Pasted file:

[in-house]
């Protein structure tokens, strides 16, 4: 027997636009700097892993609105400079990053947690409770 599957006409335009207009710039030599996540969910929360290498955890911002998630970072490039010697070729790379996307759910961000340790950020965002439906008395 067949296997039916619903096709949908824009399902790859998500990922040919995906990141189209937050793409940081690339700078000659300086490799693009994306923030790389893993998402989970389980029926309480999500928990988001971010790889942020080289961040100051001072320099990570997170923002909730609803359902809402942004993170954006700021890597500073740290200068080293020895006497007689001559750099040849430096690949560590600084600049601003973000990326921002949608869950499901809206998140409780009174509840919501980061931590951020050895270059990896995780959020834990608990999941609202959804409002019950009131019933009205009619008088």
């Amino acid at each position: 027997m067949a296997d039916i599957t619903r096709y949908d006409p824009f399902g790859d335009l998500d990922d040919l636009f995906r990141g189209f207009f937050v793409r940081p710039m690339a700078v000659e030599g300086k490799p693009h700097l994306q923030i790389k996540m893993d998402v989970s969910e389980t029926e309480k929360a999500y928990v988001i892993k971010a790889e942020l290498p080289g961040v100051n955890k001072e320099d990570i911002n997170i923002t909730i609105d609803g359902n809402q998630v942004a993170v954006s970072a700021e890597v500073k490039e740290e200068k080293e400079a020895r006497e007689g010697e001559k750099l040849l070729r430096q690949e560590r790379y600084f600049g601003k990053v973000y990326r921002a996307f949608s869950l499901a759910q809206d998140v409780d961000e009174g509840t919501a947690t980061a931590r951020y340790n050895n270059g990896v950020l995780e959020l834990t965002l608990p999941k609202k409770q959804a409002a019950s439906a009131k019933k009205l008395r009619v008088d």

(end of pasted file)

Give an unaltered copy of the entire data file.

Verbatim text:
[in-house]
């Protein structure tokens, strides 16, 4: 027997636009700097892993609105400079990053947690409770 599957006409335009207009710039030599996540969910929360290498955890911002998630970072490039010697070729790379996307759910961000340790950020965002439906008395 067949296997039916619903096709949908824009399902790859998500990922040919995906990141189209937050793409940081690339700078000659300086490799693009994306923030790389893993998402989970389980029926309480999500928990988001971010790889942020080289961040100051001072320099990570997170923002909730609803359902809402942004993170954006700021890597500073740290200068080293020895006497007689001559750099040849430096690949560590600084600049601003973000990326921002949608869950499901809206998140409780009174509840919501980061931590951020050895270059990896995780959020834990608990999941609202959804409002019950009131019933009205009619008088």
């Amino acid at each position: 027997m067949a296997d039916i599957t619903r096709y949908d006409p824009f399902g790859d335009l998500d990922d040919l636009f995906r990141g189209f207009f937050v793409r940081p710039m690339a700078v000659e030599g300086k490799p693009h700097l994306q923030i790389k996540m893993d998402v989970s969910e389980t029926e309480k929360a999500y928990v988001i892993k971010a790889e942020l290498p080289g961040v100051n955890k001072e320099d990570i911002n997170i923002t909730i609105d609803g359902n809402q998630v942004a993170v954006s970072a700021e890597v500073k490039e740290e200068k080293e400079a020895r006497e007689g010697e001559k750099l040849l070729r430096q690949e560590r790379y600084f600049g601003k990053v973000y990326r921002a996307f949608s869950l499901a759910q809206d998140v409780d961000e009174g509840t919501a947690t980061a931590r951020y340790n050895n270059g990896v950020l995780e959020l834990t965002l608990p999941k609202k409770q959804a409002a019950s439906a009131k019933k009205l008395r009619v008088d």